|Born: February 11, 1863|
Clinton, Massachusetts, U.S.
|Died: October 29, 1923 (aged 60)|
Chicago, Illinois, U.S.
|October 8, 1885, for the Chicago White Stockings|
|Last MLB appearance|
|September 24, 1903, for the Washington Senators|
|Runs batted in||1,093|
|Career highlights and awards|
James Edward Ryan (February 11, 1863 – October 29, 1923), nicknamed "Pony", was an American center fielder in Major League Baseball (MLB) who played between 1885 and 1903, primarily for the Chicago White Stockings / Colts / Orphans. He batted .300 eleven times, retiring with a career average of .308, and was the seventh player to hit 100 career home runs. Ryan set major league records for career games (1,945) and assists (375) as an outfielder that were later broken by Jesse Burkett and Tris Speaker respectively. He also ended his career ranking second in putouts (3,701) and fourth in double plays (71).
A native of Clinton, Massachusetts, Ryan started his major league career with Chicago of the National League (NL) in 1885. He played for the team until 1900, except for the 1890 season when he played for the Chicago Pirates of the Players' League.
Ryan had his best season in 1888, leading the NL in hits (182), doubles (33), home runs (16), total bases (283), and slugging percentage (.515). He was also second in batting average (.332), extra-base hits (59) and runs scored (115). During that season, Ryan hit for the cycle on July 28. He also appeared in that game as a pitcher, becoming the first player in major league history to hit for the cycle and pitch in the same game. The White Stockings beat the Detroit Wolverines, 21–17.
Ryan was the most severely injured player when the Chicago team was involved in a train wreck at Lindsey, Ohio on August 6, 1893 when their sleeper cars derailed and crashed into a freight train that was stopped on a siding, resulting in three fatalities. Ryan's legs were shattered, and for weeks there were doubts that he would even be able to walk again, resulting in a $10,000 settlement from the Lake Shore and Michigan Southern Railway. As late as the following January, it was still considered unlikely that he would be able to resume his career, but he returned to post a career-high .357 batting average. Almost exactly one year after the wreck, on August 5, 1894, Ryan and teammate Walt Wilmot were credited with saving hundreds of lives when a fire broke out in the stands at West Side Park; the two players used bats to break down barbed-wire fencing, allowing fans to escape onto the field.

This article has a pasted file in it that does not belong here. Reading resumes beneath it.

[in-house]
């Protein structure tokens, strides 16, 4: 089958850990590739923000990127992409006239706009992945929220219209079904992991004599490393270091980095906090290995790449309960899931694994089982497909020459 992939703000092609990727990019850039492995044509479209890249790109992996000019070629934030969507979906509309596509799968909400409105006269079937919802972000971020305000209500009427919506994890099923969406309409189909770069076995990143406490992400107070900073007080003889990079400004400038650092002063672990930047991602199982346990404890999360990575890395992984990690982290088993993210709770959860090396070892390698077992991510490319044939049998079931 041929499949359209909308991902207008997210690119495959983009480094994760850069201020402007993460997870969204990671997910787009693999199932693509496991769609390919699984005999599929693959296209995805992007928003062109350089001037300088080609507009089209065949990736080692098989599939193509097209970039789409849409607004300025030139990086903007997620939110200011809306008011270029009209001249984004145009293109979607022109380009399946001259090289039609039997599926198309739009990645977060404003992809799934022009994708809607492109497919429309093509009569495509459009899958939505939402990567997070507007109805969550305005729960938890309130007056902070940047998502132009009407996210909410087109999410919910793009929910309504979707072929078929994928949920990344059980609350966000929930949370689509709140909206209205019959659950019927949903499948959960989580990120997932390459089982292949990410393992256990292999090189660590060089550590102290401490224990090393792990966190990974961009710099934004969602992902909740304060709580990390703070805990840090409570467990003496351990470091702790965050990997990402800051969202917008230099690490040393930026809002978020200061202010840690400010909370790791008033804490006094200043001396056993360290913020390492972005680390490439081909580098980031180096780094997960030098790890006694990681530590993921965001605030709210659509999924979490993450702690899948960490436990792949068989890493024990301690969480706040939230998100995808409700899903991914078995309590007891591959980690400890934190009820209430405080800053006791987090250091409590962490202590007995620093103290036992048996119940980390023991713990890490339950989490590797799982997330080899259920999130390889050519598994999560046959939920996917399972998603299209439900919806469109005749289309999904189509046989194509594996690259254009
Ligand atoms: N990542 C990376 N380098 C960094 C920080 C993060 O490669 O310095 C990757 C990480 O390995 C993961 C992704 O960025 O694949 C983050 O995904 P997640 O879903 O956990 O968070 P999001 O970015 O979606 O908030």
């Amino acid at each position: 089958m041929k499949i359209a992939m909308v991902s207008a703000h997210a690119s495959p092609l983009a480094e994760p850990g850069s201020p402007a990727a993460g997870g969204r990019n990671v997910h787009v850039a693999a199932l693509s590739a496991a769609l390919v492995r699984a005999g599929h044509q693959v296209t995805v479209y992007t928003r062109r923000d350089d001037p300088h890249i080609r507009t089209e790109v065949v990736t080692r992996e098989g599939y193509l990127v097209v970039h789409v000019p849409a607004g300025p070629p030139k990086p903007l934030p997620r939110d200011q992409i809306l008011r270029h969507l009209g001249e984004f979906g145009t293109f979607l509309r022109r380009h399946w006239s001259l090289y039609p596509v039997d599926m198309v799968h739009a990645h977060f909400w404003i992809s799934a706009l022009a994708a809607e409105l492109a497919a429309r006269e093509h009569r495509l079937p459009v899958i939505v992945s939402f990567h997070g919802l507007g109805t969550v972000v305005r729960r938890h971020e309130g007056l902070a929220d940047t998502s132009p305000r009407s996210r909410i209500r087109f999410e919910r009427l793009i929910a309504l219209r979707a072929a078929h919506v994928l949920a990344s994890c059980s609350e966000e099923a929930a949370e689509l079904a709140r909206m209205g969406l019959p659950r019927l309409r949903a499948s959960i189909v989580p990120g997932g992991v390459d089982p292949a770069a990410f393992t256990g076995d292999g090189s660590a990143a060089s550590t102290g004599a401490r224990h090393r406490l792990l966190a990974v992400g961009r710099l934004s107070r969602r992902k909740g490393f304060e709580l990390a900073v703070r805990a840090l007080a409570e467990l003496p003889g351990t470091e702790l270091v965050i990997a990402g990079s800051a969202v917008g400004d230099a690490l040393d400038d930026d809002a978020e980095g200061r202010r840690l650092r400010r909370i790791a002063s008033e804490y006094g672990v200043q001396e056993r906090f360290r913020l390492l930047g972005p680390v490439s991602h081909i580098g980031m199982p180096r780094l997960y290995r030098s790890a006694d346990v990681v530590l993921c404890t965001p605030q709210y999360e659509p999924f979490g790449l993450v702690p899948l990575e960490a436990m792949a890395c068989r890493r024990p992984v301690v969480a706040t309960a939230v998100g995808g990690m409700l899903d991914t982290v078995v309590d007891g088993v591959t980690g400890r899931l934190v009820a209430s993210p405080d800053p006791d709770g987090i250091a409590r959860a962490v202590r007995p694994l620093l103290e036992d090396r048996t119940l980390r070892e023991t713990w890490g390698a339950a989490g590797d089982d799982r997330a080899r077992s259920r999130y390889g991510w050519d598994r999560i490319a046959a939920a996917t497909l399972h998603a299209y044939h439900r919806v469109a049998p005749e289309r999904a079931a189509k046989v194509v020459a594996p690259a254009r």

In 1900, Ryan broke Tom Brown's career record of 348 assists by an outfielder. Ryan finished his career with 375 assists. He held the record until Tris Speaker broke it in 1924.
Ryan ended his major league career with the Washington Senators of the American League in 1902–1903. He was a career .308 hitter with 118 home runs and 1,093 runs batted in in 2,014 games. As a pitcher, he compiled a 6–1 record with a 3.62 earned run average and 43 strikeouts in 117 innings pitched.
On the tough side, Ryan was one of the few players to punch a reporter at least twice. After his first episode, in 1887, Charlie Seymour of the Chicago Herald wrote, "Ryan slugged the magnificent Chicago reporter in Pittsburg[h] the other day." In the other, in 1892, he took exception to George Beachel of the Chicago Daily News. In the clubhouse after a game, Ryan "picked a quarrel with [Beachel], and then attacked him, using him up pretty badly. No arrests have been made." In 1896, he punched a train conductor after losing his place and his teammates had gone to bed. A conductor who intervened was "called down by Mr. Ryan, who got in one upper cut before [his longtime-captain manager Cap] Anson stopped the fun," wrote Tim Murnane of the Boston Globe. Ryan is 36th in runs scored, with him being 7th among 19th century players, with whom the six ahead of him are each in the Baseball Hall of Fame.
Ryan died in Chicago at age 60. He was married twice and left no children. In the 2001 book The New Bill James Historical Baseball Abstract, writer Bill James ranked Ryan as the 26th greatest center fielder of all time. He was buried in an unmarked grave until 2022 until the help of the SABR Grave Marker Project helped efforts to lend a proper gravestone.